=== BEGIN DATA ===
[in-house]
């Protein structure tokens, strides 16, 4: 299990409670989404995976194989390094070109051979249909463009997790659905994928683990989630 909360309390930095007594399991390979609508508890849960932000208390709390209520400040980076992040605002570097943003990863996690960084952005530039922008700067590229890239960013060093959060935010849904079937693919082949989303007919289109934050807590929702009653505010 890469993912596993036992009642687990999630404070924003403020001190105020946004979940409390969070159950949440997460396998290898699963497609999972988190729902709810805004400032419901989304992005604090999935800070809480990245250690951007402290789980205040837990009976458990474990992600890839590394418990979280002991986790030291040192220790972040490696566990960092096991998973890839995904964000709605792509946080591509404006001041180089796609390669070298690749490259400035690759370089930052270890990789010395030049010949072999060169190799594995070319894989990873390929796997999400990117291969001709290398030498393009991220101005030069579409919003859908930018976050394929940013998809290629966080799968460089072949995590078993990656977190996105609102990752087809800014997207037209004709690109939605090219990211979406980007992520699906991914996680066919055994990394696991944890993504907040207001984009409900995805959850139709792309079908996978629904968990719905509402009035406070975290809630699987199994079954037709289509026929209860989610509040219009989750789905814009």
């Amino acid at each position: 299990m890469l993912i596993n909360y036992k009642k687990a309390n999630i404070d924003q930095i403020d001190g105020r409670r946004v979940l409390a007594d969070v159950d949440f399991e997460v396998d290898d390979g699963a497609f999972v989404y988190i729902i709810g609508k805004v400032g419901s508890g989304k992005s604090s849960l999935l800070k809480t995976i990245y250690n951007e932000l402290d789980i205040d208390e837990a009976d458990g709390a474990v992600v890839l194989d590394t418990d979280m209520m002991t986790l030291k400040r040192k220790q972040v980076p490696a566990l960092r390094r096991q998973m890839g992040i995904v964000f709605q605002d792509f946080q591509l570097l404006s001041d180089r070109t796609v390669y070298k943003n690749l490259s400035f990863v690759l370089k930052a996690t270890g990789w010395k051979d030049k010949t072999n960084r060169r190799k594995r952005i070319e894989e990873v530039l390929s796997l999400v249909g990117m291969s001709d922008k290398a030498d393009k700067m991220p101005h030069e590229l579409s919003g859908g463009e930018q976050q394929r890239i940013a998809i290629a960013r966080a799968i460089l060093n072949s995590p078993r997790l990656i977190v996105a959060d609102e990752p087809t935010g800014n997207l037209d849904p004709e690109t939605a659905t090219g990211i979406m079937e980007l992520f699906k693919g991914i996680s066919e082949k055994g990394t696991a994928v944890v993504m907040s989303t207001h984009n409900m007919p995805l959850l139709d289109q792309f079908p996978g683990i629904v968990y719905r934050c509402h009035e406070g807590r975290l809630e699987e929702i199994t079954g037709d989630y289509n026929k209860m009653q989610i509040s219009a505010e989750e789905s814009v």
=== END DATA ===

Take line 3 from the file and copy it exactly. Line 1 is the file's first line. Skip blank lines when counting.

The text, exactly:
């Amino acid at each position: 299990m890469l993912i596993n909360y036992k009642k687990a309390n999630i404070d924003q930095i403020d001190g105020r409670r946004v979940l409390a007594d969070v159950d949440f399991e997460v396998d290898d390979g699963a497609f999972v989404y988190i729902i709810g609508k805004v400032g419901s508890g989304k992005s604090s849960l999935l800070k809480t995976i990245y250690n951007e932000l402290d789980i205040d208390e837990a009976d458990g709390a474990v992600v890839l194989d590394t418990d979280m209520m002991t986790l030291k400040r040192k220790q972040v980076p490696a566990l960092r390094r096991q998973m890839g992040i995904v964000f709605q605002d792509f946080q591509l570097l404006s001041d180089r070109t796609v390669y070298k943003n690749l490259s400035f990863v690759l370089k930052a996690t270890g990789w010395k051979d030049k010949t072999n960084r060169r190799k594995r952005i070319e894989e990873v530039l390929s796997l999400v249909g990117m291969s001709d922008k290398a030498d393009k700067m991220p101005h030069e590229l579409s919003g859908g463009e930018q976050q394929r890239i940013a998809i290629a960013r966080a799968i460089l060093n072949s995590p078993r997790l990656i977190v996105a959060d609102e990752p087809t935010g800014n997207l037209d849904p004709e690109t939605a659905t090219g990211i979406m079937e980007l992520f699906k693919g991914i996680s066919e082949k055994g990394t696991a994928v944890v993504m907040s989303t207001h984009n409900m007919p995805l959850l139709d289109q792309f079908p996978g683990i629904v968990y719905r934050c509402h009035e406070g807590r975290l809630e699987e929702i199994t079954g037709d989630y289509n026929k209860m009653q989610i509040s219009a505010e989750e789905s814009v």